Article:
So not only does that psychology need to be there for the prospect, because if it’s not there they’re going to push back and make it even harder, but it has to be there for the investor. The investor has to question everything because that’s the only way they’re going to uncover objections, concerns, all those other things that the prospect might hide from them, that they’re just pushing, pushing, and pushing for a yes. So you’ve got to almost act as if you were that prospect’s best friend, and you’re going through this process together. And every time the prospect says, “You know, I’m thinking of selling my house.” You go, “Are you sure?”
Mike: Yeah. Talk a little bit about the, I don’t know if you have a rule of thumb. I’ve kind of given a rule of thumb just because I think it helps give structure when I coach people but of how to . . . because a lot of sales guys, maybe not the best trained ones, but a lot of sales guys are talkers, right?
And I’ve always said like, hey, kind of pull this back. You need to be doing like 75% listening, 25% talking. Ask open ended questions, try to get the person talking because like you said, they’re naturally very reserved. They’re waiting for you to say something. They have objections. But talk about some rule of thumb, or in your opinion, how folks should, in their mind, especially people that are like big talkers like say, “Man, I just need to go in there and shut up.”
John: Yeah, yeah. So if you’re talking you’re not selling. When you hear really good sales people, when I listen to these calls every single day, they might be talking 10% of the time. When they do talk, they’re not sharing what they know. The measure of a great sales person is not what you know and what you share, it’s the questions you ask.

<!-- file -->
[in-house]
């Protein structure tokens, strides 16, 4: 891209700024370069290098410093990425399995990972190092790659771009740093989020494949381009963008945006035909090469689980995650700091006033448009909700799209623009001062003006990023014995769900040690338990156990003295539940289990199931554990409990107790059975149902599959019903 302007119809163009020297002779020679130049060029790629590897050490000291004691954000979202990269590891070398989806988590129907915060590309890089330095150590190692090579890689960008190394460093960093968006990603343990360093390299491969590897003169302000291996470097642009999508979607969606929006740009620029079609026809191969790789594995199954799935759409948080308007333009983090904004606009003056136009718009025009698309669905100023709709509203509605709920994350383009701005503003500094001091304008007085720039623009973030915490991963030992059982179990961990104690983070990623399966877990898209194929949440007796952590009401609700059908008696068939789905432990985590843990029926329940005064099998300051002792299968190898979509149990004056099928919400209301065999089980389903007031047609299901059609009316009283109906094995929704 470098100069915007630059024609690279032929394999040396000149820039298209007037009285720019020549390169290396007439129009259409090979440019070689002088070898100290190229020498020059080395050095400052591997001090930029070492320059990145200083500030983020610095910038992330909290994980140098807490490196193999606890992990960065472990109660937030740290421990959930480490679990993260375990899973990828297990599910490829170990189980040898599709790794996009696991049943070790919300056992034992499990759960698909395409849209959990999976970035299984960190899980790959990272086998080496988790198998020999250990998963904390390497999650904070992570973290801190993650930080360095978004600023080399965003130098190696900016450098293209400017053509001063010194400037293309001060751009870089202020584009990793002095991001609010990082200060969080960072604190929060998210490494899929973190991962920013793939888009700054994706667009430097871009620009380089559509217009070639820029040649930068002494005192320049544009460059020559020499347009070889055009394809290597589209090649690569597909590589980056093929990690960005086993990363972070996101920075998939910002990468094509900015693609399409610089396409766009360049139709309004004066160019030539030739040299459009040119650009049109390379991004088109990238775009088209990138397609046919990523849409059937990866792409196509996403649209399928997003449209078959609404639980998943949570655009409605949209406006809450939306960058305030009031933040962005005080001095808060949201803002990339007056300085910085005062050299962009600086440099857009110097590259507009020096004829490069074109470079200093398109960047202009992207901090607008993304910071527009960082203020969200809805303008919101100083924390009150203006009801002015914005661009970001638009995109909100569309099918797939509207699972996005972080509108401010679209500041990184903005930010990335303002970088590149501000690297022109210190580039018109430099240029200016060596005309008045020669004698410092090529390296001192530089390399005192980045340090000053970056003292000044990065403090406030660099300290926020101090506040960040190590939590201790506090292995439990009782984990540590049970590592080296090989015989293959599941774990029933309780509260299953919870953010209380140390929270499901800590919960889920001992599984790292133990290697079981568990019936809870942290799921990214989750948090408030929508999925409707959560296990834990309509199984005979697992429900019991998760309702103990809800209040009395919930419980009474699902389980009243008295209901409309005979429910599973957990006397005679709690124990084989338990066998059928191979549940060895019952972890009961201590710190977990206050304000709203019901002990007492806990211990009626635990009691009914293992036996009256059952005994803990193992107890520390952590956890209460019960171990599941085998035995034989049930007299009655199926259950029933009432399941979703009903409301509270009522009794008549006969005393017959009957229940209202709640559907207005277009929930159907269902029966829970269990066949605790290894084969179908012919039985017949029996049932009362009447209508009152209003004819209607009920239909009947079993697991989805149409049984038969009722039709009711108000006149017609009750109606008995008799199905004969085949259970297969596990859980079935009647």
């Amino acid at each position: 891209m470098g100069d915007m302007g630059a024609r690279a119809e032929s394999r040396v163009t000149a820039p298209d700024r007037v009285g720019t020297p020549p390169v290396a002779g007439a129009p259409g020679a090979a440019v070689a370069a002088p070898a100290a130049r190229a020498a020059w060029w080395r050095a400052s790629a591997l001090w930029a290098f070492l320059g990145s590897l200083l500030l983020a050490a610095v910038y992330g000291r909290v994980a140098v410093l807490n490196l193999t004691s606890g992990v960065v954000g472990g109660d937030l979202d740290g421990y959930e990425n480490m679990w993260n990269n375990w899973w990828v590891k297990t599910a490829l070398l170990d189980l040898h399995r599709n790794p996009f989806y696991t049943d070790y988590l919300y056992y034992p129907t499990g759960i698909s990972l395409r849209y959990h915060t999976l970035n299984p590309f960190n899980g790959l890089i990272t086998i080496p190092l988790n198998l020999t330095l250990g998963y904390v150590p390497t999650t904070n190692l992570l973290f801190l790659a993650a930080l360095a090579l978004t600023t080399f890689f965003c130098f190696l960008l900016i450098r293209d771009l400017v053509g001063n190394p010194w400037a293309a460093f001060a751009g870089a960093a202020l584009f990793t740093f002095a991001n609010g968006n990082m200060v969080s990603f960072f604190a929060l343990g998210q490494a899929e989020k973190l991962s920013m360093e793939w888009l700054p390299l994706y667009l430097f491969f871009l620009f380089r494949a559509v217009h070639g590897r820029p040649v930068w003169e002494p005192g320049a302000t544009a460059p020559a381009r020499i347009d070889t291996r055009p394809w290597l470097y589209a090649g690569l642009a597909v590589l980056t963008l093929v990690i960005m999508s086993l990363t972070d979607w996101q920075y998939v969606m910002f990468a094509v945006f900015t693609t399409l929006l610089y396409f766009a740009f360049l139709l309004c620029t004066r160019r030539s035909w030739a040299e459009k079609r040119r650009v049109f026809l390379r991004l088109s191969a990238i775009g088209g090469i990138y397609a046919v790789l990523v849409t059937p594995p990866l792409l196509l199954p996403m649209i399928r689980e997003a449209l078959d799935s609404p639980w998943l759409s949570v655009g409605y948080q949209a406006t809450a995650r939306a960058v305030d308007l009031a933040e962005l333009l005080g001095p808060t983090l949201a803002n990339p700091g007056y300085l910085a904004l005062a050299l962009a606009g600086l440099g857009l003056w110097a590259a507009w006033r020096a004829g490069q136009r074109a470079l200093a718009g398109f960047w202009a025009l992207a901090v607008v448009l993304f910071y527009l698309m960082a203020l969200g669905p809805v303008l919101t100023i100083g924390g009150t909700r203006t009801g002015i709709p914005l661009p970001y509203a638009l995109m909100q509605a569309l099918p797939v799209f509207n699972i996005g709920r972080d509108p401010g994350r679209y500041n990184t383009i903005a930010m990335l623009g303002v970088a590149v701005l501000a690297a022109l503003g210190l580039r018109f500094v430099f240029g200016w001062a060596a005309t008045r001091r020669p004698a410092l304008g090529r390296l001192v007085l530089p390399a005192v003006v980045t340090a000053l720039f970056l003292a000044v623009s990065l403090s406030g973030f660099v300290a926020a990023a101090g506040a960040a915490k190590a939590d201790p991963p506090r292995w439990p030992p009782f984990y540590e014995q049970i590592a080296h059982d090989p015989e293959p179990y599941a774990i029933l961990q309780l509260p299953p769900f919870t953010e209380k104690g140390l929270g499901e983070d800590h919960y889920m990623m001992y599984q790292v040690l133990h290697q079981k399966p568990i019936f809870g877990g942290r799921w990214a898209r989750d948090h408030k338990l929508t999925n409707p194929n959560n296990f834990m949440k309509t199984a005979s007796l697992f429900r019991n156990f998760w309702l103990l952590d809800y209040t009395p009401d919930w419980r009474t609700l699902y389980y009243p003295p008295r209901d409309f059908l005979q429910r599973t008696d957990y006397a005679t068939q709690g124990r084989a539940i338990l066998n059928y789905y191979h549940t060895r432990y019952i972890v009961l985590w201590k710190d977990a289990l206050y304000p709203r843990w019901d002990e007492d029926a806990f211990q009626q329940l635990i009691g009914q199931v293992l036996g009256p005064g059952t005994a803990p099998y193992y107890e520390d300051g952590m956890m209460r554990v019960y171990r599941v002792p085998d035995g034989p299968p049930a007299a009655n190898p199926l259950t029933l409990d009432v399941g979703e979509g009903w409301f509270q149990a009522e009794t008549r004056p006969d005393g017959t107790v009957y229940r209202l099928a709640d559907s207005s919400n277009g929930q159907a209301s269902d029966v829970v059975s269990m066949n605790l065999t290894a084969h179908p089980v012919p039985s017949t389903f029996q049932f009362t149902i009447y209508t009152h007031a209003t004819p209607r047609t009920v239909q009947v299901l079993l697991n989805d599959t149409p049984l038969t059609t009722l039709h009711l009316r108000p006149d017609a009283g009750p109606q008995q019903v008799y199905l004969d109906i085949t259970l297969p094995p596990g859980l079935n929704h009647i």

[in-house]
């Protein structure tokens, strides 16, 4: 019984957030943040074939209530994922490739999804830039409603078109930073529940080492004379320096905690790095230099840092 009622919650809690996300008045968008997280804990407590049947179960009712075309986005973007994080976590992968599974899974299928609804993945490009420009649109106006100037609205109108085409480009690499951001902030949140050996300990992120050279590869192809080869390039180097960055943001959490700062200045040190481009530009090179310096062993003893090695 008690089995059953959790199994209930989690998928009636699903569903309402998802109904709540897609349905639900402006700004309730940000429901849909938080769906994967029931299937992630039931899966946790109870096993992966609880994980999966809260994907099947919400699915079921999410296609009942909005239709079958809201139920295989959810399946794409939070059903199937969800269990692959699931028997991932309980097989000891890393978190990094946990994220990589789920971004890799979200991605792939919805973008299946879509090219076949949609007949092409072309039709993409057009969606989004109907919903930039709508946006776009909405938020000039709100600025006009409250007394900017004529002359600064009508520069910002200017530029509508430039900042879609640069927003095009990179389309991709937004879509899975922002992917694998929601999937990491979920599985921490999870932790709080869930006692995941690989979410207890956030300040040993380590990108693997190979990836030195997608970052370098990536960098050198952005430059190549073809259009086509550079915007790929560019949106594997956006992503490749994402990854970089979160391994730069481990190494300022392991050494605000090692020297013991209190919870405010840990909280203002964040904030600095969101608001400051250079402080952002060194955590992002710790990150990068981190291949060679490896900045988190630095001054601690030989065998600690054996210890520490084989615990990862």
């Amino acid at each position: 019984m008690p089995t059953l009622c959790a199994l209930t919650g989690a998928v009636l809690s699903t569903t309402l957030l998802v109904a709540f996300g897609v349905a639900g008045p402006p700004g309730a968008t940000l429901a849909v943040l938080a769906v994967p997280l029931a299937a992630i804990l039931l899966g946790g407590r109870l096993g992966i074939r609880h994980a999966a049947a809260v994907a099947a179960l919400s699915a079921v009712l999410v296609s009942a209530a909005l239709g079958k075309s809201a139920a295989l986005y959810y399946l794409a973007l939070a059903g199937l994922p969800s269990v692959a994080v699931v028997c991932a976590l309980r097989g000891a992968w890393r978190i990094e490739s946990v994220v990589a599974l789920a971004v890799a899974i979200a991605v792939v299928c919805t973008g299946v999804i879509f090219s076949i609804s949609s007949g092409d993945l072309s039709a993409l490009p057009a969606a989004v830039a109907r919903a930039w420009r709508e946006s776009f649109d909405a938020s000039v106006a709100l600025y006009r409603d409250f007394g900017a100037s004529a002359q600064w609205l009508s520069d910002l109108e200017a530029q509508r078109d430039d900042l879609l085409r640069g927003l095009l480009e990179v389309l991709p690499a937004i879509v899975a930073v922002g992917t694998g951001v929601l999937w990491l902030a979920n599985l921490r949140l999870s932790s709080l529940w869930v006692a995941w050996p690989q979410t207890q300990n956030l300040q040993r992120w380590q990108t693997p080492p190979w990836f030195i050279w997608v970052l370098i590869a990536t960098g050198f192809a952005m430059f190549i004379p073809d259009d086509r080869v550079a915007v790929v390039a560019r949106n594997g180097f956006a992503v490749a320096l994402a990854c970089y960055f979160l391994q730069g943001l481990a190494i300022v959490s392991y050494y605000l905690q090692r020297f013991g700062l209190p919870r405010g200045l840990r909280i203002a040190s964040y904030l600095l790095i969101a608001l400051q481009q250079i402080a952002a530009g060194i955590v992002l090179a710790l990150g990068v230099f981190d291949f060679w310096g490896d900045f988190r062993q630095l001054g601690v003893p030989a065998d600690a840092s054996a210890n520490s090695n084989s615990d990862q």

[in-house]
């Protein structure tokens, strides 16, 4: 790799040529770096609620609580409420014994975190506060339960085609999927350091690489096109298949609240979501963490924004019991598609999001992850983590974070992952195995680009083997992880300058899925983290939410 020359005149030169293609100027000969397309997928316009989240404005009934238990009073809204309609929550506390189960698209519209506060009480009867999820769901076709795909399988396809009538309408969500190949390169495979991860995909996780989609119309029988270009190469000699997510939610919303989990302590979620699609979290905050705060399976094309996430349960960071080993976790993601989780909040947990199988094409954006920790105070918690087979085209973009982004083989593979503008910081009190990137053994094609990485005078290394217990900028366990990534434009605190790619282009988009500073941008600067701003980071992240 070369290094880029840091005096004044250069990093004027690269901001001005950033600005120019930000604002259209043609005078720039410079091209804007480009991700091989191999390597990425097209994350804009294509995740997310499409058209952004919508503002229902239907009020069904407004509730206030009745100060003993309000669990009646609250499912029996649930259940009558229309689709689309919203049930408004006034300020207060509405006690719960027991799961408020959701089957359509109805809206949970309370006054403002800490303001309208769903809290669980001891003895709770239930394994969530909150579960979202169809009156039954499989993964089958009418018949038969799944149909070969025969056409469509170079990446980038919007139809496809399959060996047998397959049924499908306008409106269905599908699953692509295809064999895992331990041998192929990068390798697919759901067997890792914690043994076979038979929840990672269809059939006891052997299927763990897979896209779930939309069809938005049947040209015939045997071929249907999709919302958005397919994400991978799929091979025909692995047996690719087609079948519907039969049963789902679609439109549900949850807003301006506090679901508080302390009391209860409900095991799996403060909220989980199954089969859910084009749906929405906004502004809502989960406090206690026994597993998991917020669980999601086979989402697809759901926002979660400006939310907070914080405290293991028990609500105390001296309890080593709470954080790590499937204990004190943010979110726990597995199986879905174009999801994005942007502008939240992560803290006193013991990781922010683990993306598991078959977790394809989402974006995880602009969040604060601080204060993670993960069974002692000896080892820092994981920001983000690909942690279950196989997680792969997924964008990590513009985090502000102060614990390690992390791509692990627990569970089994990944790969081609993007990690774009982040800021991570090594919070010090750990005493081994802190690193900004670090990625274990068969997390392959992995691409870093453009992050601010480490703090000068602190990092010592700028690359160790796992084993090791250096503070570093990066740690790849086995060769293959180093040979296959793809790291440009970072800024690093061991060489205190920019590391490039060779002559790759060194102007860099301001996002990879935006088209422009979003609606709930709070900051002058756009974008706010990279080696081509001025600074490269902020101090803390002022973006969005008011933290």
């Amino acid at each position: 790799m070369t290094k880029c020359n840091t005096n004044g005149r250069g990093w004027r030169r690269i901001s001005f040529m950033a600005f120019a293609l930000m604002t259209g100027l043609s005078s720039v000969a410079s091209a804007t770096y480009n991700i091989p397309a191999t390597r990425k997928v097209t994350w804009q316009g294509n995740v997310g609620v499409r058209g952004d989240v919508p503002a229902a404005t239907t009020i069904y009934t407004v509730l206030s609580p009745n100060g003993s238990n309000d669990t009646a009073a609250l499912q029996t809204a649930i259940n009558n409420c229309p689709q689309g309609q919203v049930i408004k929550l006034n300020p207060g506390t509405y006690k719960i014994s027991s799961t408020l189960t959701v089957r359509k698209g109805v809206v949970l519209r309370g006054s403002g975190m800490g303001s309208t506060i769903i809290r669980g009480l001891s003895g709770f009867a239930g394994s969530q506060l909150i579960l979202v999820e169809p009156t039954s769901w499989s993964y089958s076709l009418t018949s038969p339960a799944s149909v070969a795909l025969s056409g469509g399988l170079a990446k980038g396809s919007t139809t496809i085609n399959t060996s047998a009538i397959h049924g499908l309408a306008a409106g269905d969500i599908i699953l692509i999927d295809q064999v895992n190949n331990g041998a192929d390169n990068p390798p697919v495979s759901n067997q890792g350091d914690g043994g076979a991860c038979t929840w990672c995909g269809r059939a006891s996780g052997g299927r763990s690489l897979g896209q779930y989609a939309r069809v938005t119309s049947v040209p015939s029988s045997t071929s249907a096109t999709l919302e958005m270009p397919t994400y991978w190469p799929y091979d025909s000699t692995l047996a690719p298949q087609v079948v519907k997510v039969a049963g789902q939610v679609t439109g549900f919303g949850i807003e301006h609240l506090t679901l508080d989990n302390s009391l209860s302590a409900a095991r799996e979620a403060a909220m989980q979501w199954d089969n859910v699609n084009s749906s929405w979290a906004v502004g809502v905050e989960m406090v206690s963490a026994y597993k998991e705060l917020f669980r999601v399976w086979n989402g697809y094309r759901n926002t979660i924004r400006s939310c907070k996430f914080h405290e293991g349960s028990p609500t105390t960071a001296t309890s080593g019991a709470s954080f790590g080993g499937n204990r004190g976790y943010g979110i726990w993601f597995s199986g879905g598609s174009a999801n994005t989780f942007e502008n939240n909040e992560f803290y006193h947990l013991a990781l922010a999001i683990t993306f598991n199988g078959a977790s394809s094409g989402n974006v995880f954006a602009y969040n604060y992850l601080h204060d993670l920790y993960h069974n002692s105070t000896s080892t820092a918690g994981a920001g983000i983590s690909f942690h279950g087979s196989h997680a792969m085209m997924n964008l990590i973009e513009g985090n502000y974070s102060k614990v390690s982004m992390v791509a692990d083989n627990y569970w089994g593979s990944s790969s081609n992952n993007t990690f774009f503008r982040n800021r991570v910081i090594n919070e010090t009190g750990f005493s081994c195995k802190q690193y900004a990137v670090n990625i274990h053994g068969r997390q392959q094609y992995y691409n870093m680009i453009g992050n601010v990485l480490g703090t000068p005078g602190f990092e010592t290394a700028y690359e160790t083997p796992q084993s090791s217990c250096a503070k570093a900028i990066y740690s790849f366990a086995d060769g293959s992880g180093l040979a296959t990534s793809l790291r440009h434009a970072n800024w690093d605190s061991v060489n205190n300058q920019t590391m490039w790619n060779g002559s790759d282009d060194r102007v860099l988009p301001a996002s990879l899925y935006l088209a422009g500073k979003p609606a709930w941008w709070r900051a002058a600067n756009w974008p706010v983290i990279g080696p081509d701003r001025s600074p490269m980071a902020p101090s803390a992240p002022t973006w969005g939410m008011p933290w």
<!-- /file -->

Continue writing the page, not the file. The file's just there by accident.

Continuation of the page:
So the greatest sales people out there, the top performers in all industries, not just in real estate, it’s carefully placed questions to guide the conversation. And make the prospect really realize on their own why they need to take action and how important it is. So yeah, we listen to calls all the time and you can even . . . Neil Rackham, the inventor of SPIN Selling.
He was with a company called Huthwaite and they did a study of about 35,000 sales calls over the course of 12 years. And what they found is that that’s actually backed up scientifically now, that the more questions a seller asks, the better success rate. The more a prospect talked, the better success rate. And they’ve even defined it down into not just the more questions and the ratio of talking, but what questions to ask and what order. So that’s actually three very specific questions you ask in a specific order to guide your prospect to get them to open up and share and do all that talking.
Mike: Yeah, yeah. So number three here of five, we’re making our way there, man. Discuss the exchange, what is that? Tell us about that.
John: So the exchange is this. Really, in any sales scenario there’s an exchange, right? If you’re buying a house you’re exchanging money. But there’s a few things that sometimes get in the way of a deal from going through. There’s things that a prospect has to give up or resources they’ve got to relinquish in order to do a deal with you.